In today’s first reading, Malachi announces the coming of the day of the Lord. He paints two pictures: the fate of the evil doer, and the triumph of the righteous who endures till the end. This short reading simply serves as an encouragement to us to continue our good work in patient righteousness and endurance. In order words, it teaches that to persist in good works till the end, one must endure all forms of trials and difficulties as the saints did because: “All these call for patience, endurance and faithfulness” (Rev 13, 10). Today’s first reading ends with a promise: “But for you who fear my name, the sun of righteousness will shine out with healing in its rays.” This should be our motivator! This healing that the prophet spoke of is the reward for our endurance. Endurance moves a child of God to continue to work hard without looking back. It eschews laziness, and helps us to overcome sloth. It is endurance that helps us persevere in doing good at all times. It keeps us going when physical strength fails us and, it perpetuates our quest for righteousness.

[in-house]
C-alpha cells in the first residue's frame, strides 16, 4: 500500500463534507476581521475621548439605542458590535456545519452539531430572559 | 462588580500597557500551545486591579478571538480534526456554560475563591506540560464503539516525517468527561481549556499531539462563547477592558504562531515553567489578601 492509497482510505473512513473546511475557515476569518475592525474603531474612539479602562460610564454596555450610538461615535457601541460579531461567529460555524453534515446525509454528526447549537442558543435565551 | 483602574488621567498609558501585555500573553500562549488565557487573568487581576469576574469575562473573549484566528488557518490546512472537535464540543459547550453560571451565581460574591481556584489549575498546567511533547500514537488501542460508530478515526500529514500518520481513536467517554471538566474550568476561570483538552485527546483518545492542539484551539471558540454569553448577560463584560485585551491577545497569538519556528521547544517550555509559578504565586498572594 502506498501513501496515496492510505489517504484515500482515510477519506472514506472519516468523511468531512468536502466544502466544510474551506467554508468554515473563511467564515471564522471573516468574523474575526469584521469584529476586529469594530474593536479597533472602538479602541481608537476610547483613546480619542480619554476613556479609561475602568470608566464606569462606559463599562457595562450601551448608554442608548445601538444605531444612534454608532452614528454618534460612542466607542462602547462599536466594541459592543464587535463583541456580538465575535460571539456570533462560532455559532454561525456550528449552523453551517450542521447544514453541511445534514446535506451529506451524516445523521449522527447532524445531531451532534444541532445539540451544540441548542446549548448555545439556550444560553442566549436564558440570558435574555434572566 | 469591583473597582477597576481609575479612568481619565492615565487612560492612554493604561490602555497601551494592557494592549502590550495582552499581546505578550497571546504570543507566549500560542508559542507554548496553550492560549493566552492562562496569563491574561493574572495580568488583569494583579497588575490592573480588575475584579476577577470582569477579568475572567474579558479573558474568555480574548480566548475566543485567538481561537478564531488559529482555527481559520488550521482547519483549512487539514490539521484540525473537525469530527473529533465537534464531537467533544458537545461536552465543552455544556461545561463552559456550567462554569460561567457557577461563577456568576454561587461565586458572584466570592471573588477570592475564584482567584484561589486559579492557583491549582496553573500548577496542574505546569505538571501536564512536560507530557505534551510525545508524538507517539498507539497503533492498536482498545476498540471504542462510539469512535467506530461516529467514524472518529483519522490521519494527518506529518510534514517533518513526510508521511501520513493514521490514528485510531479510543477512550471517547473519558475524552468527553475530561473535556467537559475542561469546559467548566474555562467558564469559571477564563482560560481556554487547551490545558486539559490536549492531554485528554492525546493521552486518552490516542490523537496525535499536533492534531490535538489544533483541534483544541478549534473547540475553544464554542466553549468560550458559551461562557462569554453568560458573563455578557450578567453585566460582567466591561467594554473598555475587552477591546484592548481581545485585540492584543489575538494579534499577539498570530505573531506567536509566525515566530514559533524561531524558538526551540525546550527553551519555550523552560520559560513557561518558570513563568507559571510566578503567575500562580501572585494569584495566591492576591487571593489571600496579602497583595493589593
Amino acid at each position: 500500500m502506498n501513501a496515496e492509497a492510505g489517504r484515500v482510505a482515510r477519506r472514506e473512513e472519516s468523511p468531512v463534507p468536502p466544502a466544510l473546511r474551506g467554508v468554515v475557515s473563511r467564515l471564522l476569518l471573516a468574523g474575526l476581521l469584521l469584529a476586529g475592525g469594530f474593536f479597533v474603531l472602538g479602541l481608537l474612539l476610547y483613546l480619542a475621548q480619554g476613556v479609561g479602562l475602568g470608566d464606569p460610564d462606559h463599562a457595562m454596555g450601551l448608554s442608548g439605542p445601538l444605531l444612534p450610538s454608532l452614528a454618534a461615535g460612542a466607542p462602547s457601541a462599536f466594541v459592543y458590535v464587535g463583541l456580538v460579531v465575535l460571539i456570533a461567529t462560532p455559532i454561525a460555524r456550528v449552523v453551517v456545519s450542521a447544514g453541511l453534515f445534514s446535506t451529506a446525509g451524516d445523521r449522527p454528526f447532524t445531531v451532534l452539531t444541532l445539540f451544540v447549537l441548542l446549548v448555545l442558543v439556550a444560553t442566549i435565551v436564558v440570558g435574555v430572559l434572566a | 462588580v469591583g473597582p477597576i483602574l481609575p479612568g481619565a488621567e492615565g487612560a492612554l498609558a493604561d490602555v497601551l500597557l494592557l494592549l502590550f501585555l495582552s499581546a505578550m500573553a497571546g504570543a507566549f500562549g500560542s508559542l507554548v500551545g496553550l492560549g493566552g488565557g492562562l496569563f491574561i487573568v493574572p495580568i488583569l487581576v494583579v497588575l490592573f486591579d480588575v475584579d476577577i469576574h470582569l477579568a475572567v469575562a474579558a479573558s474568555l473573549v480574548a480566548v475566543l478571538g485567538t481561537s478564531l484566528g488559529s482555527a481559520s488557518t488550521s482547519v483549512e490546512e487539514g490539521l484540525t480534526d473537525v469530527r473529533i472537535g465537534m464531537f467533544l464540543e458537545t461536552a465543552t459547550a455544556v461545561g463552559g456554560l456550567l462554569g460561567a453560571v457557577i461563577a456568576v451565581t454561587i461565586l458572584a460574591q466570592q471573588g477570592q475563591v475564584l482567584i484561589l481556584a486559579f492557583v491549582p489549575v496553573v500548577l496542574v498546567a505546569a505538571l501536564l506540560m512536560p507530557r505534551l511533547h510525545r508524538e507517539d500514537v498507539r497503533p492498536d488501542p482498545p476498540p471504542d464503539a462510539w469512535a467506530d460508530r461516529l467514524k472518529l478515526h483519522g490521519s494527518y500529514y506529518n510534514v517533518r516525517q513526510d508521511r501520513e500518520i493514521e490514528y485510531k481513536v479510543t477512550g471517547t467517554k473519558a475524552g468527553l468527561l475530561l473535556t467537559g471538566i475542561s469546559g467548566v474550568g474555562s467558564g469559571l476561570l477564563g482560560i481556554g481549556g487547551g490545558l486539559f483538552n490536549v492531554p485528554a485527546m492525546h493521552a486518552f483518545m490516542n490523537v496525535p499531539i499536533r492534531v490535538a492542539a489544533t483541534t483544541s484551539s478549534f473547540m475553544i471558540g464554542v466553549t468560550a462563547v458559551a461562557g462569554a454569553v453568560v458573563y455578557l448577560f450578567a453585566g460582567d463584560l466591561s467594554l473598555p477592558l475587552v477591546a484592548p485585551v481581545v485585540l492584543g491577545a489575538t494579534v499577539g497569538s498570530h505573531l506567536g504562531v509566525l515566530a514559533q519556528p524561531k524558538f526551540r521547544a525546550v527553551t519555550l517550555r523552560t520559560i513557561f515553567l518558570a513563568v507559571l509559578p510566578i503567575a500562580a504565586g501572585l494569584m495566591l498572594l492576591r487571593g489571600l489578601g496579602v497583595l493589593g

In the second reading, Paul encouraged us to work hard to earn both our earthly and heavenly living. Good work is a product of endurance; it yields good and enduring fruits as well. Good work makes a good Christian. Therefore one must persevere in it until it begins to yield good fruits. We recognize the fact that there is gross unemployment all over the world and the efforts young people are making to get jobs. Those making these efforts are not in any way lazy. The Church does not in any way encourage laziness of any sort (even though she recognizes Jesus Christ in the poor). This is why one of the seven capital sins according to the church is Sloth (reluctance to work or shear laziness). Thomas Aquinas said: “Sloth is “sluggishness of the mind which neglects to begin good…it is evil in its effect, if it so oppresses man as to draw him away entirely from good deeds” (Summa Theologae 2, 35, ad 1). It is quite unfortunate that some Christians have given up the hope of working hard and can no longer endure hard times which do not last. Instead, they have become “corporate beggars”, thieves, and habitual liars just to attract sympathy from people. Instead of making efforts to lay their hands on something that will keep them going till “the healing sun of God” shines on them, they prefer going begging. What a shame! This is what Paul decries in today’s reading: “Now we hear that some of you are living in idleness, doing no work themselves but interfering with anyone else’s.” A lazy Christian yields easily to all sorts of vices and does not believe in “working out one’s salvation with fear and trembling.” If we are to triumph over the devil, we must work hard and endure the pains of good work.